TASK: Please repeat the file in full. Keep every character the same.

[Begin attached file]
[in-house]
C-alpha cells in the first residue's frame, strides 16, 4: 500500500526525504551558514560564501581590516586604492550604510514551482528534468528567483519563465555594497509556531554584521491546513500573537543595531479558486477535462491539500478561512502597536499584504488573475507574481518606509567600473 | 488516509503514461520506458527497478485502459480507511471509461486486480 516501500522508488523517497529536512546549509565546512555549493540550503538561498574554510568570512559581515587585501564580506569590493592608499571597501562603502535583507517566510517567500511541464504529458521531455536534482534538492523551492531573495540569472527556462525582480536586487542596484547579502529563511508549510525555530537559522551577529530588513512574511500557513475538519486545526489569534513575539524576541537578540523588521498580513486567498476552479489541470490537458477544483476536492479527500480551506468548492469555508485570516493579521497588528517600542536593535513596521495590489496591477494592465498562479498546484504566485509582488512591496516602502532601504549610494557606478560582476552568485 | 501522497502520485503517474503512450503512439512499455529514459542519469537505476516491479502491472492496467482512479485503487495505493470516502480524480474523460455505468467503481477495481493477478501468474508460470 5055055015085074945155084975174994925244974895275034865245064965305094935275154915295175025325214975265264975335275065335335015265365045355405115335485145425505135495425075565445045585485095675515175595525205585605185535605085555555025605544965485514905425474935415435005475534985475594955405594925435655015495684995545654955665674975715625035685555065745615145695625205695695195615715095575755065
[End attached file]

[in-house]
C-alpha cells in the first residue's frame, strides 16, 4: 500500500526525504551558514560564501581590516586604492550604510514551482528534468528567483519563465555594497509556531554584521491546513500573537543595531479558486477535462491539500478561512502597536499584504488573475507574481518606509567600473 | 488516509503514461520506458527497478485502459480507511471509461486486480 516501500522508488523517497529536512546549509565546512555549493540550503538561498574554510568570512559581515587585501564580506569590493592608499571597501562603502535583507517566510517567500511541464504529458521531455536534482534538492523551492531573495540569472527556462525582480536586487542596484547579502529563511508549510525555530537559522551577529530588513512574511500557513475538519486545526489569534513575539524576541537578540523588521498580513486567498476552479489541470490537458477544483476536492479527500480551506468548492469555508485570516493579521497588528517600542536593535513596521495590489496591477494592465498562479498546484504566485509582488512591496516602502532601504549610494557606478560582476552568485 | 501522497502520485503517474503512450503512439512499455529514459542519469537505476516491479502491472492496467482512479485503487495505493470516502480524480474523460455505468467503481477495481493477478501468474508460470 5055055015085074945155084975174994925244974895275034865245064965305094935275154915295175025325214975265264975335275065335335015265365045355405115335485145425505135495425075565445045585485095675515175595525205585605185535605085555555025605544965485514905425474935415435005475534985475594955405594925435655015495684995545654955665674975715625035685555065745615145695625205695695195615715095575755065